Starting From Scratch: The Clown Challenge

NEWSFLASH: This weekend I will be at Geek Girl Con in Seattle. My publisher (Hydra House) has a booth (#309) and I will be presenting “Imaginary Worlds for Kids” in Rm LL3 Sat at 11 AM & Sun at 3 PM and doing a signing Sat at noon wherever signings are. Probably by the book tables. ~     ~     ~ Up for the Clown Challenge? Where do I Start?   I love a good challenge. Especially a writing challenge. I’ve completed NaNoWriMo twice, dozens of “10 day challenges” (writing a short screenplay, short story, or poem each day for 10 days), or doing themed challenges. It’s how I wrote my first (and only) literary zombie story. I saw a challenge. I saw a way to push myself in a new and unexpected direction. While I was...

Weekend Workout: Got my 50 First Lines – Time for Paragraphs!

Last Weekend I gave you the workout of coming up with 50 first lines. That was it, just the first lines. As fast as you can, without thinking about them too much. If your intention was to write poetry, they could have emerged as first lines to poem. If your intention was a short story, they would have leaned in that direction. That’s the beauty of it! When I wrote mine, I was thinking of prose. I wanted to write short stories as an exercise, because I’m still tentative in that department. Since college I think I’ve written less than a dozen short stories. Next thing to do is to pick 10 or more first lines and write the first PARAGRAPH of each. If you’re writing flash fiction, you might just go ahead and write the whole thing. 500 words or...

Weekend Workout: 50 First Lines

A few years ago I went through a micro fiction phase. I was inspired by a “postcard story” contest. Submissions had to be stories told in 250 words or less. I thought if I cranked out a 250 word story a day for 10 days, chances are I’d like at least one of them. I didn’t win the contest, but I did end up with the first five chapters of a flash fiction series I intend to finish one of these days. I discovered how much fun flash fiction can be, especially if you don’t attach any expectations around the work and just keep cranking them out. The first thing I did when I sat down to write them is I just started thinking about random start lines. Each day I would pick and expand on one of them. I can’t think of the author who has the...

Weekend Writing Workout – “Postcard” Fiction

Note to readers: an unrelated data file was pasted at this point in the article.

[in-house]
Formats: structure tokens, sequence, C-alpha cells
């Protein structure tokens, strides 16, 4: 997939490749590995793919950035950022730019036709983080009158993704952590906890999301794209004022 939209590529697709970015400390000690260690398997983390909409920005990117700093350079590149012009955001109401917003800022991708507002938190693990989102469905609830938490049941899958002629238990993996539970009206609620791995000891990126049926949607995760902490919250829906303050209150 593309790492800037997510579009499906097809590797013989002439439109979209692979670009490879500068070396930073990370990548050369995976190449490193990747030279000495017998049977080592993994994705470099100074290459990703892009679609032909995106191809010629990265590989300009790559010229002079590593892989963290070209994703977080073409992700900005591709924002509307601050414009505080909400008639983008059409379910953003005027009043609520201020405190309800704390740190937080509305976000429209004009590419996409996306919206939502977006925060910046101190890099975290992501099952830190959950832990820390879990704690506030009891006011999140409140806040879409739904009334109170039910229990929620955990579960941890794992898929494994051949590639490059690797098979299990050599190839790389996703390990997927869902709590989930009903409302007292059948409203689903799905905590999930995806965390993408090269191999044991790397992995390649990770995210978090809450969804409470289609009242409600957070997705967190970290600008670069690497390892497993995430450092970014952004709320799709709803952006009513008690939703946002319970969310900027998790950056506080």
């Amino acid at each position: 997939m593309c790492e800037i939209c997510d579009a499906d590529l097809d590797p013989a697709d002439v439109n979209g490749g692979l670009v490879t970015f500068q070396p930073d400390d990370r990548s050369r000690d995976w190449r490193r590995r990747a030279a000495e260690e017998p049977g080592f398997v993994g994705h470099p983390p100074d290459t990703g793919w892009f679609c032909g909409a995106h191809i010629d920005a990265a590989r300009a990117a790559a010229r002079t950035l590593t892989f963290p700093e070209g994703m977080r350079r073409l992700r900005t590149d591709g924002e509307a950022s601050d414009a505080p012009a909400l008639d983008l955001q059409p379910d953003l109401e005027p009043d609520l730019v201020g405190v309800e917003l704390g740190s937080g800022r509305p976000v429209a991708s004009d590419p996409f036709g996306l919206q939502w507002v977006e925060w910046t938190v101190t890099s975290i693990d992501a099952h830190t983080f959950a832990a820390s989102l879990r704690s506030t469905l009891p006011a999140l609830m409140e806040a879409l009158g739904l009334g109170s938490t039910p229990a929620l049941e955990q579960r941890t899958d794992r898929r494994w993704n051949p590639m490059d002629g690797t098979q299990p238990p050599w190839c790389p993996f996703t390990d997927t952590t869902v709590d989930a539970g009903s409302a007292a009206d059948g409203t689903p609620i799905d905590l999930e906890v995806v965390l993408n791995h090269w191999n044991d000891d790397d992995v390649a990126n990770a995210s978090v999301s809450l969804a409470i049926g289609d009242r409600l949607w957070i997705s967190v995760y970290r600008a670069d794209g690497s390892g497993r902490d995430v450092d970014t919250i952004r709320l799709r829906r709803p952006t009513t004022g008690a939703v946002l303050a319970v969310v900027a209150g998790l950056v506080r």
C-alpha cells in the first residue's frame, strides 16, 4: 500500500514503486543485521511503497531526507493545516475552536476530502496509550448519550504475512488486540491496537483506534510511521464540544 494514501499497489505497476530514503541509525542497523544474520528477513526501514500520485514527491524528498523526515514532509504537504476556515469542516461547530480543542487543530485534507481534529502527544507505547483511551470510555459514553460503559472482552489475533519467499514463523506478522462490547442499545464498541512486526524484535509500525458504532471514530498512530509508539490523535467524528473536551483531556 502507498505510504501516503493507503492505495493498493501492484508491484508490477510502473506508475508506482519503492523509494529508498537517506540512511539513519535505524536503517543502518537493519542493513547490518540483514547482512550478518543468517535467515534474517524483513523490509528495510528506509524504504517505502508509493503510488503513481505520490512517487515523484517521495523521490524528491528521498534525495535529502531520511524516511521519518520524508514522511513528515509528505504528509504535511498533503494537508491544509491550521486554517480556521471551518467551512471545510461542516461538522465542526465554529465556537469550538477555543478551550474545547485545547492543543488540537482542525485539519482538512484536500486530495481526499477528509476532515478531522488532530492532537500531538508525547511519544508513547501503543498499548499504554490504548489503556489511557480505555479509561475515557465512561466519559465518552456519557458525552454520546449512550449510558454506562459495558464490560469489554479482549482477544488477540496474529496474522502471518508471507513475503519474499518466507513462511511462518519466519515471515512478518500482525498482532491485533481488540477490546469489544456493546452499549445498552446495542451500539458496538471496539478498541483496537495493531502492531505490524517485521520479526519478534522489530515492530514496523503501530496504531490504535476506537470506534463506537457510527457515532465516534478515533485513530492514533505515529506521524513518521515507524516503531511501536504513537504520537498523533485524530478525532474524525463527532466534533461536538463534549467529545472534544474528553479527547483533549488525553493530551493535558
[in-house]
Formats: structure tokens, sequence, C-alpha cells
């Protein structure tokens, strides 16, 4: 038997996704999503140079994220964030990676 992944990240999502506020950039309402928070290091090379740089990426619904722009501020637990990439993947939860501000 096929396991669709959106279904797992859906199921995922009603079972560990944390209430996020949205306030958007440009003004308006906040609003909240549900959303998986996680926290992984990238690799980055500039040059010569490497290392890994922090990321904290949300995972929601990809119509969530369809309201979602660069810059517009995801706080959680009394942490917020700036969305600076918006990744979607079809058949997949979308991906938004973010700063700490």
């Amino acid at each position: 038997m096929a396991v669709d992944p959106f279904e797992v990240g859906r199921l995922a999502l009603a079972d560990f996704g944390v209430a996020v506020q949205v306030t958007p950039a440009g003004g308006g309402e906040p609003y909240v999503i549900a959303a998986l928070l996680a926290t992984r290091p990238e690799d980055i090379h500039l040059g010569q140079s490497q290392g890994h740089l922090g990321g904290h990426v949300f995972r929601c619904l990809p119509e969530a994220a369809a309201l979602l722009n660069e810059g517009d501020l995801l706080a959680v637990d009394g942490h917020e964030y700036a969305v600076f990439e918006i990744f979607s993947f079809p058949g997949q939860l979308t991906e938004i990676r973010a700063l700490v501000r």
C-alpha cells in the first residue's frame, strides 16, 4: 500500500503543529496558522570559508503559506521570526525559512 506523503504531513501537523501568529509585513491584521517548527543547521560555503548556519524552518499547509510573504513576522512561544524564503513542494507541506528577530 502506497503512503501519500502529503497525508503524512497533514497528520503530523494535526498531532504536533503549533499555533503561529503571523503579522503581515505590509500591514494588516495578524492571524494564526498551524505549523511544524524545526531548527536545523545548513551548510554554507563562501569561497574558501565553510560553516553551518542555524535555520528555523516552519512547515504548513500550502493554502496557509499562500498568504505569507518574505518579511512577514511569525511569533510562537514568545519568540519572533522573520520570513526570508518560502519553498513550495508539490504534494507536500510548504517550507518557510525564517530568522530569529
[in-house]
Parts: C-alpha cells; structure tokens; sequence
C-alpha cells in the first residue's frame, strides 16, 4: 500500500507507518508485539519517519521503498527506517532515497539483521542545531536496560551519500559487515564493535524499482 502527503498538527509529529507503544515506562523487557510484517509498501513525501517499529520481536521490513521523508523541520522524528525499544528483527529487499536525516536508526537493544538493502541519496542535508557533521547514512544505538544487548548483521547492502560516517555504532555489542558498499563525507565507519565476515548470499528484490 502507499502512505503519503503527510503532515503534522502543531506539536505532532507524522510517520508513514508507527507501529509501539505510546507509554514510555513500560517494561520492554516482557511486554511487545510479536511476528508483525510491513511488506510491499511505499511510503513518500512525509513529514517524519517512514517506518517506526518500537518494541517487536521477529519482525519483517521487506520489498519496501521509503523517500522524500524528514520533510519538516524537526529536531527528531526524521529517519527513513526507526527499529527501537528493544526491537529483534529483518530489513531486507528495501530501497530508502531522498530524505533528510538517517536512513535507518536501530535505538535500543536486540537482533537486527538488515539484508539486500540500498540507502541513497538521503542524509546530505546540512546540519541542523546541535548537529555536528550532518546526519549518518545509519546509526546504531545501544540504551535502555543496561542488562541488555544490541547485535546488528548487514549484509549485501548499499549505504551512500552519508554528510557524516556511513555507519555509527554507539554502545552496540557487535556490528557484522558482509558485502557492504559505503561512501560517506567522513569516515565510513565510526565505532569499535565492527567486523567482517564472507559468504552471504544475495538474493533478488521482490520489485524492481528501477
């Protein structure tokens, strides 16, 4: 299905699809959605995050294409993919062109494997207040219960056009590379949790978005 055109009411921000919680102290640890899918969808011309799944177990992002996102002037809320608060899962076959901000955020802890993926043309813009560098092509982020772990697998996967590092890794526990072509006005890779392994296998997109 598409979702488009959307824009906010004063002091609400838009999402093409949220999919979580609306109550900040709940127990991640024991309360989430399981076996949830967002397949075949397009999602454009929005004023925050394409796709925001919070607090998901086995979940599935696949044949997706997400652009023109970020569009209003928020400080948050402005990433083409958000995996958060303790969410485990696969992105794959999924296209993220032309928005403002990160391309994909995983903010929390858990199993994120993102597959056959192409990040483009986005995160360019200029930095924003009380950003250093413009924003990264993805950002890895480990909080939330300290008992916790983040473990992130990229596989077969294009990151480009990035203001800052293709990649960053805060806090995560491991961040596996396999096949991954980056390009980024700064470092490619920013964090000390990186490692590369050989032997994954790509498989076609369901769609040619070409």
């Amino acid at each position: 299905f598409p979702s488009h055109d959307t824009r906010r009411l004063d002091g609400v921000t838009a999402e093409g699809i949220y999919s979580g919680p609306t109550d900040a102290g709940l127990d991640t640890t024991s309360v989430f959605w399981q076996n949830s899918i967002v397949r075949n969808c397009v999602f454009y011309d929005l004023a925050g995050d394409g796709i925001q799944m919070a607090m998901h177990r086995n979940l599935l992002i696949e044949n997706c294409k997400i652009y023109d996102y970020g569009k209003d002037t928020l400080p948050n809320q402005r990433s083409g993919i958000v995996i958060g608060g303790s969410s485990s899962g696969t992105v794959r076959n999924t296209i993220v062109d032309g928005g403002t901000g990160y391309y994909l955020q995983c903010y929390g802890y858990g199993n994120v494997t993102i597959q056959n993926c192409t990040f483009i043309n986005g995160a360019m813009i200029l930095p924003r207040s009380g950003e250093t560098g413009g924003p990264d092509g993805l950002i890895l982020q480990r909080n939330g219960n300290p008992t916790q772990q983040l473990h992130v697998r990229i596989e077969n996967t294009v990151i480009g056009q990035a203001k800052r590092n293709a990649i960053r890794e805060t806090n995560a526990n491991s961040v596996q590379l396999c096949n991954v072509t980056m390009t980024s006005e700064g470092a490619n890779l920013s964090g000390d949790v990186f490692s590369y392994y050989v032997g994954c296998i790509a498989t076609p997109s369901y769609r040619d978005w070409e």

A few years ago I got uber-inspired when I read about a contest sponsored by the Writers’ Union of Canada (not to be confused with the Writers Guild of Canada). The contest is called the Postcard Story Contest and it’s open to all Canadian citizens and landed immigrants (sorry, you non Canucks and non Canuck-landed peeps). The challenge is “to create a dramatic, short, snappy piece in only 250 words. You can use humour, poetry, dialogue…anything goes.” Of course I love a good challenge, so I decided to write a postcard poem every day for 10 days. I figured if I wrote 10 I was bound to like at least one of them. This type of fiction is often called Flash Fiction or Micro Fiction. Keeping it simple, because it’s the end of the summer,...

Pick a Challenge, any Challenge

August is a fine time to work your creative mojo. Everyone’s doing it! And they’re doing it in the form of challenges and experiments. Below are a few that I recommend. Please let me know if there are any more out there in the coming month/s and I’ll add them to the list. The 3:15 Experiment Anyone who follows my blog with any regularity knows that I participate in the annual 3:15 Experiment every year. Basically, a shifting menagerie of poets (and prose writers, actually) wakes up at 3:15 AM EACH morning during the month of August and writes. Our goal is to write while riding a 1/2 dream state. Magic happens. We have a Facebook Group now. Join us. August Postcard Poetry Fest Started by Paul Nelson and Lana Ayers, the Postcard Poetry Fest...

56 Flavours:Chapter 7

Untrained I The last time she had shopped there she had run into a woman she thought she knew. Only she didn’t. When she politely moved away after realizing her mistake, the woman followed her, asking her so what do you do? She drew a blank. There was a job she had, a husband she lived with, a cat she fed, a mother she should call. I’m in transition, she finally said, picking out a $9 package of teriyaki salmon. She was a terrible shopper. She never came for what she got or got what she came for. Ingredients slipped her mind. Instant gratification took over like swarms of bees. What do YOU do, she asked in return. It was the obvious thing to do. I train trainers. Train trainers. I train people how to train people. Well she supposed someone had to. Train people....